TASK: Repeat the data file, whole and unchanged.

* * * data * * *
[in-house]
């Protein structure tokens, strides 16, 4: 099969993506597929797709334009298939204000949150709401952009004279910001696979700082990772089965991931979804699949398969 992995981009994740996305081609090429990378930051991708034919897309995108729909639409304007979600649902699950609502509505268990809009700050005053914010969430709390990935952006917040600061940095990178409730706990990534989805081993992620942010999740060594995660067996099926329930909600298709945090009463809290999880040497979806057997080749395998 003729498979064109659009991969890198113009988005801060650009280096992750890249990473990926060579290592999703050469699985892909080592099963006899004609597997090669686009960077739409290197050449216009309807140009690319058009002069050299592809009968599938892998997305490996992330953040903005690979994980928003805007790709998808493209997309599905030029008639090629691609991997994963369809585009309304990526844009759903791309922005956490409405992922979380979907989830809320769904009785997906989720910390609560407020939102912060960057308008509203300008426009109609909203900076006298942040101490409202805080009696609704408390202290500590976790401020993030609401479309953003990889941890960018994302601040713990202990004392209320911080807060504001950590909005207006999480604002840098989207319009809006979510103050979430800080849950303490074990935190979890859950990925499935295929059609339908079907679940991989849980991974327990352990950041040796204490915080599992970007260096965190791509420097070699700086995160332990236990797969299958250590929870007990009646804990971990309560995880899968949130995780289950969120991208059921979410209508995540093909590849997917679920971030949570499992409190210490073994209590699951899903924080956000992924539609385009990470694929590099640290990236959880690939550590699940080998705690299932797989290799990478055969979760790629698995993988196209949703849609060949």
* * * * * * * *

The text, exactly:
[in-house]
């Protein structure tokens, strides 16, 4: 099969993506597929797709334009298939204000949150709401952009004279910001696979700082990772089965991931979804699949398969 992995981009994740996305081609090429990378930051991708034919897309995108729909639409304007979600649902699950609502509505268990809009700050005053914010969430709390990935952006917040600061940095990178409730706990990534989805081993992620942010999740060594995660067996099926329930909600298709945090009463809290999880040497979806057997080749395998 003729498979064109659009991969890198113009988005801060650009280096992750890249990473990926060579290592999703050469699985892909080592099963006899004609597997090669686009960077739409290197050449216009309807140009690319058009002069050299592809009968599938892998997305490996992330953040903005690979994980928003805007790709998808493209997309599905030029008639090629691609991997994963369809585009309304990526844009759903791309922005956490409405992922979380979907989830809320769904009785997906989720910390609560407020939102912060960057308008509203300008426009109609909203900076006298942040101490409202805080009696609704408390202290500590976790401020993030609401479309953003990889941890960018994302601040713990202990004392209320911080807060504001950590909005207006999480604002840098989207319009809006979510103050979430800080849950303490074990935190979890859950990925499935295929059609339908079907679940991989849980991974327990352990950041040796204490915080599992970007260096965190791509420097070699700086995160332990236990797969299958250590929870007990009646804990971990309560995880899968949130995780289950969120991208059921979410209508995540093909590849997917679920971030949570499992409190210490073994209590699951899903924080956000992924539609385009990470694929590099640290990236959880690939550590699940080998705690299932797989290799990478055969979760790629698995993988196209949703849609060949």